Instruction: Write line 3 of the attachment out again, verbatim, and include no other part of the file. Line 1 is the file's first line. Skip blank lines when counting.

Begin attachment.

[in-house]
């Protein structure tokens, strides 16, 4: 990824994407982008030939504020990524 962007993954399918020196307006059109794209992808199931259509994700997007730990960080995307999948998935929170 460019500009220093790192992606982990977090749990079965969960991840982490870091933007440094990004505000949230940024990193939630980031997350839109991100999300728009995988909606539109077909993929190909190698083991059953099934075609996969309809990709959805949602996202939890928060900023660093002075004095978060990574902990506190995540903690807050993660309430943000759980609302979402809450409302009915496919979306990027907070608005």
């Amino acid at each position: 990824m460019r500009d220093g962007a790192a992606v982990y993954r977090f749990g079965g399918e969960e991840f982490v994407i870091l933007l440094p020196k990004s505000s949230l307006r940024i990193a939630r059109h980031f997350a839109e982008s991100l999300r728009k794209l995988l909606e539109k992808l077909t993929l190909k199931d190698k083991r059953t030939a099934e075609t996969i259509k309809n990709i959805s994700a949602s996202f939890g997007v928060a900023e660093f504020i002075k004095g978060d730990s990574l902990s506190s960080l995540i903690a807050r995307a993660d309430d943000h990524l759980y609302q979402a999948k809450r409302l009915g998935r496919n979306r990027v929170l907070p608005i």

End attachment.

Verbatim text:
């Amino acid at each position: 990824m460019r500009d220093g962007a790192a992606v982990y993954r977090f749990g079965g399918e969960e991840f982490v994407i870091l933007l440094p020196k990004s505000s949230l307006r940024i990193a939630r059109h980031f997350a839109e982008s991100l999300r728009k794209l995988l909606e539109k992808l077909t993929l190909k199931d190698k083991r059953t030939a099934e075609t996969i259509k309809n990709i959805s994700a949602s996202f939890g997007v928060a900023e660093f504020i002075k004095g978060d730990s990574l902990s506190s960080l995540i903690a807050r995307a993660d309430d943000h990524l759980y609302q979402a999948k809450r409302l009915g998935r496919n979306r990027v929170l907070p608005i």